DEVELOPERS bidding to build social housing in a tiny hamlet last night streamlined their plans, but still face determined opposition from villagers.
The Esh construction group and Two Castles Housing Association trimmed their proposals for 55 homes at New Ridley in Northumberland to just 25.
The original plans would have almost doubled the number of dwellings in the 60-house country hamlet adjoining Stocksfield in the Tyne Valley.
But even last night’s move – revealed just hours before a 78-name protest petition was lodged – did not change the stance of villagers.
Petition organiser Dr Paul Vickers said: “I cannot see this new proposal meeting with approval from the village any more than the first one.
“It is still on Green Belt land, and it is still a sizeable development for a village as small as this.
“The petition still shows the fact that there is opposition, and the petition still stands.”
Geoff Woodcock, managing director of Esh Developments, said: “Following the consultation which we held within the local community recently, we have taken on board all of the comments and decided to reduce the proposed scheme from 55 to 25 homes.
“This is a substantial change and we hope that it will meet with approval.”
Rob Brittain, property services director at Two Castles, added: “We value and carefully consider all the feedback we have received from local residents in relation to this development and have adapted plans going forward, including proposing a smaller scheme than originally planned.”
Despite the late shift in policy, the petition was still presented to Northumberland County Council’s West Area Committee at its monthly meeting last night.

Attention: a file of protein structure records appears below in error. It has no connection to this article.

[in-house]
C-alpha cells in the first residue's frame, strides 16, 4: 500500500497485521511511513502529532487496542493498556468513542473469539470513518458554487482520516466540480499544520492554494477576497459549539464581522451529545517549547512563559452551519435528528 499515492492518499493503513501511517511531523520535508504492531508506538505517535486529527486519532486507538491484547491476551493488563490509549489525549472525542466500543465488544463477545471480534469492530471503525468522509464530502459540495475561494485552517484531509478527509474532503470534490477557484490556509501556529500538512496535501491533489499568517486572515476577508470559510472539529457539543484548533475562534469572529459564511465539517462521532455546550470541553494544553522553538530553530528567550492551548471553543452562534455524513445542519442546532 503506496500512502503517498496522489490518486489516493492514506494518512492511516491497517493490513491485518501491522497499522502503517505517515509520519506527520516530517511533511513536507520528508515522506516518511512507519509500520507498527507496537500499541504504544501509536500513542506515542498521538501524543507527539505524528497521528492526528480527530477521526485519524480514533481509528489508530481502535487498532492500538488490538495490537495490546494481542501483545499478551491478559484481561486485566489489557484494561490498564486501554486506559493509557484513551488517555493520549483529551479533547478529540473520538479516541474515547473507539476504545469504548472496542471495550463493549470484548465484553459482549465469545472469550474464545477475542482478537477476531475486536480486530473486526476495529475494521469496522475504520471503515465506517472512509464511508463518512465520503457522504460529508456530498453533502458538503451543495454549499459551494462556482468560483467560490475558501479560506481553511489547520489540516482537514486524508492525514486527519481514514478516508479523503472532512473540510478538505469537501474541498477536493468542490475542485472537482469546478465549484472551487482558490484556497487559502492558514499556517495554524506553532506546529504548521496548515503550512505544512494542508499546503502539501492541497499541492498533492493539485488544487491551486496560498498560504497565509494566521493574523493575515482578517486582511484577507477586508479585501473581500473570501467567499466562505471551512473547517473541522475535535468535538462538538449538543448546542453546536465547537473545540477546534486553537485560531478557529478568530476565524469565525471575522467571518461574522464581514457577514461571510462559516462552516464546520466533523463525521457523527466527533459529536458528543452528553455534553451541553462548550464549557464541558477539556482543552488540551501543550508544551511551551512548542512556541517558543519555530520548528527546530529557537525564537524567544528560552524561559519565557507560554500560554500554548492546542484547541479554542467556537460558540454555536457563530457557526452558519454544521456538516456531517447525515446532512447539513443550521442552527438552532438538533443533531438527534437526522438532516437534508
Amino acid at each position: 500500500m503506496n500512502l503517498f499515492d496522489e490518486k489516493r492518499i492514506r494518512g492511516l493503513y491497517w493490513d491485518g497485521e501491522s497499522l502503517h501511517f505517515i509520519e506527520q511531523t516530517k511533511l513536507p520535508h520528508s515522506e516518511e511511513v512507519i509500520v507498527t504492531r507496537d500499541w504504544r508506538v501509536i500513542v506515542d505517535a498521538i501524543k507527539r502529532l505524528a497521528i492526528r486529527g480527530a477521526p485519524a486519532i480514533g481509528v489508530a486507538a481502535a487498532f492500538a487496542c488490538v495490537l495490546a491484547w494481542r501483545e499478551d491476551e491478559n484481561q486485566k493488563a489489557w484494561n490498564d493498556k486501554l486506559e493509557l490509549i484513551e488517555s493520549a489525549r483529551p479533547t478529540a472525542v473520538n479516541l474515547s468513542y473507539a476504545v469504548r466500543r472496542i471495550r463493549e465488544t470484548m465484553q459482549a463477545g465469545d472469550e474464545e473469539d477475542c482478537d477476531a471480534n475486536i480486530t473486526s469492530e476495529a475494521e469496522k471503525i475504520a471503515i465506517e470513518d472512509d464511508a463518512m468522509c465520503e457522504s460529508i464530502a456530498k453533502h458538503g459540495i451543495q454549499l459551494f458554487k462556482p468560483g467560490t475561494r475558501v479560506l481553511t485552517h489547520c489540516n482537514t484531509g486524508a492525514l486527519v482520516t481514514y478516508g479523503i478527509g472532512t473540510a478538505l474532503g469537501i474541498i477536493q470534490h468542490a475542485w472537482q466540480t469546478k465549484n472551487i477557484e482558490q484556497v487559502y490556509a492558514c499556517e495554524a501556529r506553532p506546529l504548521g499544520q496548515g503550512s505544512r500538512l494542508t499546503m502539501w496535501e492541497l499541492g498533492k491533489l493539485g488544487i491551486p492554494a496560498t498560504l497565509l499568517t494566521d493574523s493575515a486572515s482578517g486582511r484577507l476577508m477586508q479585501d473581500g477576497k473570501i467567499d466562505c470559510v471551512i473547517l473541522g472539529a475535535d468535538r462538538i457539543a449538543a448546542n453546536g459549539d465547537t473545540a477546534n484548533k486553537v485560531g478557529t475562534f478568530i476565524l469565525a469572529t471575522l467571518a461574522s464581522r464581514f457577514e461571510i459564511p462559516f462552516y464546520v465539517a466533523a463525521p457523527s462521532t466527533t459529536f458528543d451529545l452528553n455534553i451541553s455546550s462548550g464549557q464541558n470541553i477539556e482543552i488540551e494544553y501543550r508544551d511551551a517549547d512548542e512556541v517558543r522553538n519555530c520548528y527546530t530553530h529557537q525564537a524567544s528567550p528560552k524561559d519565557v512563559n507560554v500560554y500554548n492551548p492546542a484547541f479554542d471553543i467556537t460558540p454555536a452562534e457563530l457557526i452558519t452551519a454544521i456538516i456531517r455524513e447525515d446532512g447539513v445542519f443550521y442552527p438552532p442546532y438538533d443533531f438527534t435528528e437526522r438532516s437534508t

The final planning application from Two Castles has still to be formally submitted to the authority.
Protesters say the hamlet – which has no shops or bus service and only one pub – could not sustain extra housing.
A 3.7-acre site in the heart of New Ridley was originally earmarked for the mix of three-bed houses with two-bed terraces and bungalows.
Dr Vickers added: “We simply feel the village growth should be gradual and supported by investment in infrastructure. Those of us living in rural East Tynedale are attracted by the green spaces and rural way of life. These virtues must be protected.”
Local county councillor Peter Jackson, who opposes the plans, said: “If we are not careful, we will wake up in years to come and find our precious green spaces have been picked off by developers, leaving our rural way of life unrecognisable.
“It is important to provide homes for growing communities, but this must be done gradually and spread out fairly.
“There are plenty of brownfield sites that can be developed to provide more housing in Tynedale.”
Mr Brittain said: “Two Castles Housing Association is working in partnership with Esh Property Services on this site and we are committed to delivering high-quality, affordable housing in rural areas to benefit local communities.
“There is a real need for quality, affordable housing in Stocksfield and the surrounding area.”